Why Labour’s ‘free broadband’ is a terrible idea
Putting authoritarians in control of the means of communication? Don’t even think about it.
I can’t have been the only person who experienced a little shiver down the spine at the thought of a Jeremy Corbyn government nationalising broadband.
Corbynistas are notoriously illiberal and censorious. They loathe the tabloid press. They cheered the Leveson showtrial of redtop journalists and editors. They support Section 40 of the Crime and Courts Act, which would cajole all publications to sign up to state-approved regulation – something we haven’t had in this country for 350 years.
And the footsoldiers of the Corbyn movement, that army of woke middle-class agitators and Fisher-Price revolutionaries, are forever engaging in Twitch-hunts against women who question transgenderism, people who are sceptical about climate change, and basically anyone who doesn’t 100 per cent agree with their PC ideology.
Entrusting the key means of communication to such people would be insane. Imagine the terms and conditions. Thinking of going online to say something really outrageous like ‘People with penises are men’ or ‘Diane Abbott just said something daft on Question Time’? Think again!
This is the news that one of Labour’s big ideas in this election is to provide every home and business in the country with free full-fibre broadband by 2030. This would involve nationalising part of BT – namely, its digital wing OpenReach. The aim would be to provide a nationwide internet connection owned by the government.
Labour says the plan would cost £20 billion. BT, apparently taken aback by Labour’s proposal, says it would cost £100 billion. Boris Johnson says it’s a ‘crackpot scheme’.
Leaving aside the sums and the viability of the initiative, the bigger questions are why Labour is making this proposal and what likely impact a government-owned internet service would have on the nation and its citizens.
The ‘why’ is fascinating. This looks a lot like Labour throwing free gifts at people to try to distract our attention from the fact that one of its key promises in this election is to make null and void the votes that millions of people cast in the referendum in 2016.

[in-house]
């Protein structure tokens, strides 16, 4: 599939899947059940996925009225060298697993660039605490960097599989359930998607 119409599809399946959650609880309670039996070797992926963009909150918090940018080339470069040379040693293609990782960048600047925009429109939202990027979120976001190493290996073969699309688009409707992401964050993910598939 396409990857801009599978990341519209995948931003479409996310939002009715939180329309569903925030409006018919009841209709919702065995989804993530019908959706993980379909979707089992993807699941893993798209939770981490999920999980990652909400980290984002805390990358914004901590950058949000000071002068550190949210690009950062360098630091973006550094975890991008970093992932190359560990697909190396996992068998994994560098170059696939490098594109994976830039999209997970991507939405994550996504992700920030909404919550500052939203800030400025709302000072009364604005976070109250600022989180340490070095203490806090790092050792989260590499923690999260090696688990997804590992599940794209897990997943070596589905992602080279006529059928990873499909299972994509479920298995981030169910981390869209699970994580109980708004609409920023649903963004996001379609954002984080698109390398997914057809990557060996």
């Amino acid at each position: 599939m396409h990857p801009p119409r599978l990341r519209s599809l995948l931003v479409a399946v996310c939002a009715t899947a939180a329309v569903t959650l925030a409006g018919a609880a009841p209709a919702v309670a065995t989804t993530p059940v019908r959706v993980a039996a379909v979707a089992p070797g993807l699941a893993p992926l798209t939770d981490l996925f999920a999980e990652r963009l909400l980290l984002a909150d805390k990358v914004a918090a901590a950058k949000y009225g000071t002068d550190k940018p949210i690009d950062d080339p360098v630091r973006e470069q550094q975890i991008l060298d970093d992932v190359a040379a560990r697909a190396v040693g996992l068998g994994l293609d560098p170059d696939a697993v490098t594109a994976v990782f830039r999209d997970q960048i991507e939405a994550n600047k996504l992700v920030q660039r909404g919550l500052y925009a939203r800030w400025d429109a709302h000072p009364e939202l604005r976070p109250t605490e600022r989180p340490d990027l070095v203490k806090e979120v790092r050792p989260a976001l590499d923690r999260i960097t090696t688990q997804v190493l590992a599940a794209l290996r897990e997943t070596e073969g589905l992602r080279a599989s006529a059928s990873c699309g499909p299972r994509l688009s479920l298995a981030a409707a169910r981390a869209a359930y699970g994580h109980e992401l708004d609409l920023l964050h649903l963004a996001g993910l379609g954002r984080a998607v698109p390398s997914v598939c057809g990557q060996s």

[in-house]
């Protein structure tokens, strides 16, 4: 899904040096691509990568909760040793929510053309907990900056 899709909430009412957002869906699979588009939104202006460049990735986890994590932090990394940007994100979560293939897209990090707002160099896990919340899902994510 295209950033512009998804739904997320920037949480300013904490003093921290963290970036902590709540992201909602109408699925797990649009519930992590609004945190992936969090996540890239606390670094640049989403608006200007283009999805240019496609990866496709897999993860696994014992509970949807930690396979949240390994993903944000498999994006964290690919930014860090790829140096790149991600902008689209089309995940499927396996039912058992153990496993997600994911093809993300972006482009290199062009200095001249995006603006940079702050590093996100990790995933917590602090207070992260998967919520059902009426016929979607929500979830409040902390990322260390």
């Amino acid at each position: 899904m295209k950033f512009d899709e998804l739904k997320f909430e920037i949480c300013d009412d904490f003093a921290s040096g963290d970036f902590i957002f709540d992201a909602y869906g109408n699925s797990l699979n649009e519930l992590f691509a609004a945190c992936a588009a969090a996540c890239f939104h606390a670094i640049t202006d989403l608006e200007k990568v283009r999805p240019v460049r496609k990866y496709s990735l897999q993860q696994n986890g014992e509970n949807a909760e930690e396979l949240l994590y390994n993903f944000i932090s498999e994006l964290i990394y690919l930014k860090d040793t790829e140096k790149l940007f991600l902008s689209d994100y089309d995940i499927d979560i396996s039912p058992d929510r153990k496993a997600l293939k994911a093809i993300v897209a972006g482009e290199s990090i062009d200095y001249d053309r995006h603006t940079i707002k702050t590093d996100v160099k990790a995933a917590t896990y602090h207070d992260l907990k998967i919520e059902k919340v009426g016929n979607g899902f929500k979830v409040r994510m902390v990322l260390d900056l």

There is an undeniably patrician streak in this broadband proposal. Labour is effectively saying, ‘Never mind that we plan to overthrow those votes from the 2016 referendum and force through a second referendum – just look at this shiny gift we are offering you!’
It smacks of when bosses of old would offer workers perks and presents if they promised to vote in the ‘correct’ way. It confirms the extent to which Corbyn’s Labour, for all its pretence of radicalism, views the masses more as consumers than as active democrats.
So it presumes we will be happy with a freebie (which won’t actually be free, given it will be funded by our own taxes), so much so that we might actually forget that Labour and its bourgeois agitators in the Momentum movement are trouncing the most important vote people have cast for a very long time: the vote for Brexit.
It diminishes citizens to treat them like children who should be content with a few crumbs from the government’s table. People want to be treated as serious, active players in society – and that’s something the current patrician, anti-democratic Labour Party cannot offer us.
And then there’s the issue of the impact this policy would have. To put it bluntly, putting Corbyn and his crew in charge of the technology that facilitates the sharing of ideas, beliefs and conversations is like asking a wolf to herd your sheep.
Of course, telecommunications in this country have been nationalised in the past. BT was only privatised in 1984. But we live in a very different climate now, one in which we aren’t only talking about the government providing the machinery that allows people to natter on the phone, but about a Corbyn-led government aspiring to oversee the connections that facilitate political debate, social sharing, argumentation, and much, much more.
It would be wild to grant control over broadband to a political organisation that has amply demonstrated its hostility to open debate and internet freedom.
This isn’t about being anti-nationalisation. It makes sense for certain areas of life to be nationalised, to be elevated out of the arena of the profit motive and injected with a bigger sense of social purpose and mission. Education, health, maybe the railways too.
But broadband? Communications? Nope. Not today. Not when we live under bureaucracies that care very little for freedom of speech. And certainly not under a Labour Party that can’t even spell the word liberty.
Picture by: Getty
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